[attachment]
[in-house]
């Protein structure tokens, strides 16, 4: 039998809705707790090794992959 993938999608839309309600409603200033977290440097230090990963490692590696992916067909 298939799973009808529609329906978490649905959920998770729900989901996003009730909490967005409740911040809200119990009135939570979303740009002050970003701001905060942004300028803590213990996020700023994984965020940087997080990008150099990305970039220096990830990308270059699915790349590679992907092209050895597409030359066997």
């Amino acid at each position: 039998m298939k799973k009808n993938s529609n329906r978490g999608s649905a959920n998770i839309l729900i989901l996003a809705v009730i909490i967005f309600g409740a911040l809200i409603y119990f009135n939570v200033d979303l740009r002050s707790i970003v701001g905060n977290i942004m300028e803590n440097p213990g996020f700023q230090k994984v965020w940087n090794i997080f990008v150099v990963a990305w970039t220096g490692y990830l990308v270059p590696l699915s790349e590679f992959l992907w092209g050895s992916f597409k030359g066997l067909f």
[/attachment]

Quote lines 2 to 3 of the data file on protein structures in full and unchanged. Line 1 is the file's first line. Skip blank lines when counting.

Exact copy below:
């Protein structure tokens, strides 16, 4: 039998809705707790090794992959 993938999608839309309600409603200033977290440097230090990963490692590696992916067909 298939799973009808529609329906978490649905959920998770729900989901996003009730909490967005409740911040809200119990009135939570979303740009002050970003701001905060942004300028803590213990996020700023994984965020940087997080990008150099990305970039220096990830990308270059699915790349590679992907092209050895597409030359066997």
């Amino acid at each position: 039998m298939k799973k009808n993938s529609n329906r978490g999608s649905a959920n998770i839309l729900i989901l996003a809705v009730i909490i967005f309600g409740a911040l809200i409603y119990f009135n939570v200033d979303l740009r002050s707790i970003v701001g905060n977290i942004m300028e803590n440097p213990g996020f700023q230090k994984v965020w940087n090794i997080f990008v150099v990963a990305w970039t220096g490692y990830l990308v270059p590696l699915s790349e590679f992959l992907w092209g050895s992916f597409k030359g066997l067909f």